[Elle:] The members of the Anti-MLM Coalition joined together to expose the truth and lies in the multi-level marketing (MLM) industry. As well as a number of anti-MLM allies, we also recognise the work of those who have been tirelessly spreading the word on their chosen MLMs of interest, often long before our group was formed.
We created this website with the aim of being a useful resource page for all things anti-MLM. We’re united in a common mission, with a variety of specialities and knowledge.
If you’re not familiar with this scheme, you may have heard it referred to as “the legging MLM” – the product for which it is best known for. I’ll give you a brief overview (with credit to the LuLaRoe Wiki entry).
Founded in 2012 by DeAnne Brady Stidham and her husband, Mark Stidham, LuLaRoe is a United States-based designer and seller of women’s clothing that uses the MLM model to distribute its products.
Based in Corona, California, LuLaRoe recruits independent distributors (referred to by the firm as “fashion consultants”) to sell products directly, often through Facebook Live video streams.
(Here’s a snippet of trivia for you – Brady Stidham named the company after her three oldest grandchildren; Lucy, Lola, and Monroe).
LuLaRoe clothing is only sold by the company through its distributors aka “fashion consultants”. These distributors purchase inventory from LuLaRoe at wholesale, which they then resell to consumers.
LuLaRoe distributors are required to purchase an initial inventory of clothing and marketing materials which cost between $4,925 and $9,000 (as of 2017, according to this CBS News article) and are recommended to keep around $20,000 worth of inventory on hand.
Distributors can be compensated from two potential revenue streams: from direct selling to customers, and from a commission based on sales made by their recruited downlines. According to this Business Insider article, in the company’s income disclosure statement, the average annual commission earned from down line distributors in 2015 was $85.
LuLaRoe distributors sell the products through a party plan, pop-up boutiques, or online using private ‘VIP groups’ that they have set up on Facebook. During a pre-scheduled online event, LuLaRoe distributors use a live streaming video to present their current inventory to their viewers, with the distributor appearing on-screen to exhibit and describe each item.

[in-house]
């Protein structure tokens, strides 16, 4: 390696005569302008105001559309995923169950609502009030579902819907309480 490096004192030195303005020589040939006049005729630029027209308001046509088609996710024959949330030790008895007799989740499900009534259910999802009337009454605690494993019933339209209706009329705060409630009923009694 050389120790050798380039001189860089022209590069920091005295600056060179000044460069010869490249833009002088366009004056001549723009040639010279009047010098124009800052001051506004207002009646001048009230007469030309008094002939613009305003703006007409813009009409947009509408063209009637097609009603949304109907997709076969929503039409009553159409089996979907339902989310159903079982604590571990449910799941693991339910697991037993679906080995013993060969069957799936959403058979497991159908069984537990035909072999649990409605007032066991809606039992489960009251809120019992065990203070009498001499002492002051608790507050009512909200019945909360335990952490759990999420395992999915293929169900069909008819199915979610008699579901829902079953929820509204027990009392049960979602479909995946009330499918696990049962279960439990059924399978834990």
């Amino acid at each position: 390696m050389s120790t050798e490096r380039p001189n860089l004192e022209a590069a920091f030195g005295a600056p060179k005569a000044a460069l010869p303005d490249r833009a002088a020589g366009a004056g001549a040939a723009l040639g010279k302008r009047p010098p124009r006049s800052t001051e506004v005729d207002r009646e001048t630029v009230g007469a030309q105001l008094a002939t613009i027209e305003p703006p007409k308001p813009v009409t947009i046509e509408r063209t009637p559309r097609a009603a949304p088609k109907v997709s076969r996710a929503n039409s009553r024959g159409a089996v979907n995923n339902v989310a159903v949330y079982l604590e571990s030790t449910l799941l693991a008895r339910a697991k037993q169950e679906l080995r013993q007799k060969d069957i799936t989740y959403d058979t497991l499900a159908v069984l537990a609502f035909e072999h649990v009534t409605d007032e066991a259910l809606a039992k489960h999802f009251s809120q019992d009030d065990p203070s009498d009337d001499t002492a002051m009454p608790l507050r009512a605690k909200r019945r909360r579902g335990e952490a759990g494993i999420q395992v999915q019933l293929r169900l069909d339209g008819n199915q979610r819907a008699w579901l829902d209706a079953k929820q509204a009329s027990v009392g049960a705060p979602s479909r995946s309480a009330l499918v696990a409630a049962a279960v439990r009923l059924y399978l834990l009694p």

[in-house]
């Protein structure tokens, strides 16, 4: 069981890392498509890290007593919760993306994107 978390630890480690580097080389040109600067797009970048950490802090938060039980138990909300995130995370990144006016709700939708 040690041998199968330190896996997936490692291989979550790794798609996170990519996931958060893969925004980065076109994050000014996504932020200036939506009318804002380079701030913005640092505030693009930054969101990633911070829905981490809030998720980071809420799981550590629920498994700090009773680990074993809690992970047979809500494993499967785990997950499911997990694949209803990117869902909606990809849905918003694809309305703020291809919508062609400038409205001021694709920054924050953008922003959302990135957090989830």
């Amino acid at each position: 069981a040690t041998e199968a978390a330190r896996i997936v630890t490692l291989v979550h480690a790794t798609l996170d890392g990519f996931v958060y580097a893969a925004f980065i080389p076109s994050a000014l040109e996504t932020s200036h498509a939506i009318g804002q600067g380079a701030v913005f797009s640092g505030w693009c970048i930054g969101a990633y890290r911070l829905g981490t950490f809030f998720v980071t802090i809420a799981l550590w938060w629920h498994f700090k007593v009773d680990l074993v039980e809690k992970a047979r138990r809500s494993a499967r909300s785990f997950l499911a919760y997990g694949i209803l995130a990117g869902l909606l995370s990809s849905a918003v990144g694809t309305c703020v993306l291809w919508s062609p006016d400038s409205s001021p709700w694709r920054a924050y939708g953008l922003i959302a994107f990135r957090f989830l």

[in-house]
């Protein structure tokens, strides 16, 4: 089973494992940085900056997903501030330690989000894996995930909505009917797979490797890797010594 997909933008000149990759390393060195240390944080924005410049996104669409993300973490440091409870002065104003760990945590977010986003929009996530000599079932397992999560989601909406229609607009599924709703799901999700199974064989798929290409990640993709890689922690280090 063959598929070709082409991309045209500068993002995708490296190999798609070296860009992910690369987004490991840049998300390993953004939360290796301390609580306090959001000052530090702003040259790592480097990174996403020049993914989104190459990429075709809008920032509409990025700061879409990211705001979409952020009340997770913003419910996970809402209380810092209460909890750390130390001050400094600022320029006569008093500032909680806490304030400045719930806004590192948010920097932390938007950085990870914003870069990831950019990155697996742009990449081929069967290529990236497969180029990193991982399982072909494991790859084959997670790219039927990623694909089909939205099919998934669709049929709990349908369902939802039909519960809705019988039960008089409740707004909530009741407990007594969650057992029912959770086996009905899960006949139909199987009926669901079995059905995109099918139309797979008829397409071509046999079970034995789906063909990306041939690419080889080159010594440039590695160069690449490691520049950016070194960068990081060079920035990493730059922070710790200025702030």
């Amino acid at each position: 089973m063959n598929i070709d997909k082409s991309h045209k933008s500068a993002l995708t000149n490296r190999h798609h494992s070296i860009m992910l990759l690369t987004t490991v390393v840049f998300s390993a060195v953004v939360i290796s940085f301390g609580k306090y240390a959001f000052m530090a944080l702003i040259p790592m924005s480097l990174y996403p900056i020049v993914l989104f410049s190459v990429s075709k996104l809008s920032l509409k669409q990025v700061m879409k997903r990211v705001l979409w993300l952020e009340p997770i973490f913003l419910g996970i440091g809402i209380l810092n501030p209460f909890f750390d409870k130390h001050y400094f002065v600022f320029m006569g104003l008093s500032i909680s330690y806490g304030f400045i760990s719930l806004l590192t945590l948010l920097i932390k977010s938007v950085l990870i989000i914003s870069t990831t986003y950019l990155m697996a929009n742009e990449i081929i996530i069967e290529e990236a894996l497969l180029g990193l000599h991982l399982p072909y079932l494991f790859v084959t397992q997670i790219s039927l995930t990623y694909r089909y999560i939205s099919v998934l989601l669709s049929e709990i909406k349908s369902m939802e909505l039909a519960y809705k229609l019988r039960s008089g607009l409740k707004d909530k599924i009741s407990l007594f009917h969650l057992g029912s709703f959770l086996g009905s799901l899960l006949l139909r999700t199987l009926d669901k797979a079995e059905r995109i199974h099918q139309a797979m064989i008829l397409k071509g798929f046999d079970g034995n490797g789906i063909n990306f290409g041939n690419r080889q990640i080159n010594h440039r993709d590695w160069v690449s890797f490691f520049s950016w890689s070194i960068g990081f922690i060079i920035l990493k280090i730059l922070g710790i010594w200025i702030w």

However, when it comes to LuLaRoe, it’s only right that we direct you to someone who’s been in the eye of the LuLaStorm.
So, meet your new leggings oracle, @LulaRoeFail.
Connect with @LuLaRoeFail
This person was a distributor for over a year and says, “I’ve seen many things through this MLM journey that have made me lose hope for all MLMs“. Their business was by no means a ‘failure’ – “I sold over $8-10k for many months whilst working a full-time job. I WAS successful – LuLaRoe is the failure, not me.”
Through the dedicated website LuLaRoeFail.com, you will find a whole wealth of information about this MLM, including (to name a few): real experiences, racism, death threats, and a distributor who “mocked people with disabilities”.
Here are your @LuLaRoeFail social media links:
If you have a LuLaRoe experience you would like to share, please contact email@example.com.
Connect with MommyGyver
Although not technically anti-MLM, MommyGyver investigates and exposes companies that target women. Needless to say, MommyGyver and LuLaRoe’s paths have crossed.
Check out her information and resources on how LuLaRoe has treated her.
Connect with @MommyGyver on Twitter.
Other Useful Anti-LuLaRoe Resources
Avoid LuLaRoe: Six Reasons to LuLaNO by Bridget Jack Jeffries at Pink Truth.